Dial up the blitz. The Giants' outstanding pass rush leads the league in sacks (27) and figures to add to that total against Miami. Facing an offense with few weapons, New York will use a multitude of blitzes to free up defensive ends Michael Strahan and Osi Umenyiora.

Dolphins' Game Plan

• Feed the babies. Without Ronnie Brown in the lineup, the Dolphins will lean on their young players to carry the load. Ted Ginn Jr. and Derek Hagan will get more looks in the passing game with Lorenzo Booker seeing an increased role as a change-of-pace back.

• Make Eli win it. The Giants' powerful offense has rolled in recent weeks behind power running and deep passing plays. But EliManning's penchant for turnovers (9 INTs) will encourage the Dolphins to bring pressure. Look for Dom Capers to send blitzers from all angles, even if it makes the D vulnerable to big plays.

Eagles' Game Plan

• Use Westbrook on draws and screens. The Vikings' defense wants to pressure on early downs to keep the offense behind the chains. The Eagles will anticipate this and use BrianWestbrook's versatility to exploit the blitz. Look for the Eagles to get the ball to Westbrook on draws and screens to take advantage of the gaps created by rush.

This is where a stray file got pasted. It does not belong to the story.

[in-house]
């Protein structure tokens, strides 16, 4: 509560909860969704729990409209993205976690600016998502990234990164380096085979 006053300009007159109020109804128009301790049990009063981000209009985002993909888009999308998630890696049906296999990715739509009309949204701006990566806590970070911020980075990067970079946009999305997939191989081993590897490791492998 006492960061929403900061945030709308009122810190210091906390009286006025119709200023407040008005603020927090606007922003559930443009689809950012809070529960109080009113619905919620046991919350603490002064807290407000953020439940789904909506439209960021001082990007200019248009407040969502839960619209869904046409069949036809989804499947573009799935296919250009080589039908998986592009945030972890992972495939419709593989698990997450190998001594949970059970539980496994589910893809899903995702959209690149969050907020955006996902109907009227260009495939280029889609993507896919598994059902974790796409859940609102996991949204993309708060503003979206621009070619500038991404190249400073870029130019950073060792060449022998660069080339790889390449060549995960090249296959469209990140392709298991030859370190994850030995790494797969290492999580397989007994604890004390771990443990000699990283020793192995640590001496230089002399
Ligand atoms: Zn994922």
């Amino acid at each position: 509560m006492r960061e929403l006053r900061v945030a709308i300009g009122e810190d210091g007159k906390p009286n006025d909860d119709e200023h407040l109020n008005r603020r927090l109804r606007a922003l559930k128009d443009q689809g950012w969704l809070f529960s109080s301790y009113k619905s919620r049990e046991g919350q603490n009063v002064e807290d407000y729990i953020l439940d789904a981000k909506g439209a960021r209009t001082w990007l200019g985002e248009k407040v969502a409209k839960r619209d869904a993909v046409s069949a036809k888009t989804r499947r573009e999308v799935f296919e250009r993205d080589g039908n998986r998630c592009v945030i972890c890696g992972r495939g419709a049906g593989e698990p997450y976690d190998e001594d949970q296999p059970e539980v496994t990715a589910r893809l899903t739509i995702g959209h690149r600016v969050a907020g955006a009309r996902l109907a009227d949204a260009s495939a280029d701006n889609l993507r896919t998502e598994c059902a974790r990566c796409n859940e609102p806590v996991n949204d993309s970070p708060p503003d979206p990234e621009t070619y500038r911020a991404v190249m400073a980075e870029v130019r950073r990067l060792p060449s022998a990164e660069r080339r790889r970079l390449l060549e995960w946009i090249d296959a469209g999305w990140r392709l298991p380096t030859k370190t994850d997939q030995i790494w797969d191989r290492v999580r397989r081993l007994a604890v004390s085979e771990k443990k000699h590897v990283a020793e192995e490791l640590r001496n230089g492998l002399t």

• Disrupt the running game with blitzes. The Eagles will be creative with their upfront movement to disrupt the timing of the Vikings' zone blocking scheme. By calling multiple run blitzes, Jim Johnson will attempt to confuse the Vikings' blocking assignments and keep multiple defenders in the backfield.

Vikings' Game Plan

• Open up the offense. KellyHolcomb's insertion into the Vikings' lineup comes at a good time for Brad Childress. Facing an Eagles' defense that uses a variety of looks and blitzes, Holcomb's experience will allow Childress to be more aggressive with his play calling. Look for Minnesota's offense to take more chances in the passing game.

• Turn up the pressure. Minnesota's blitz-happy approach on early downs has resulted in 16 turnovers (four returned for touchdowns) and 17 sacks. With the Eagles struggling to protect the passer, expect the Vikings to dial up the blitz often as they attempt to keep constant pressure on Donovan McNabb.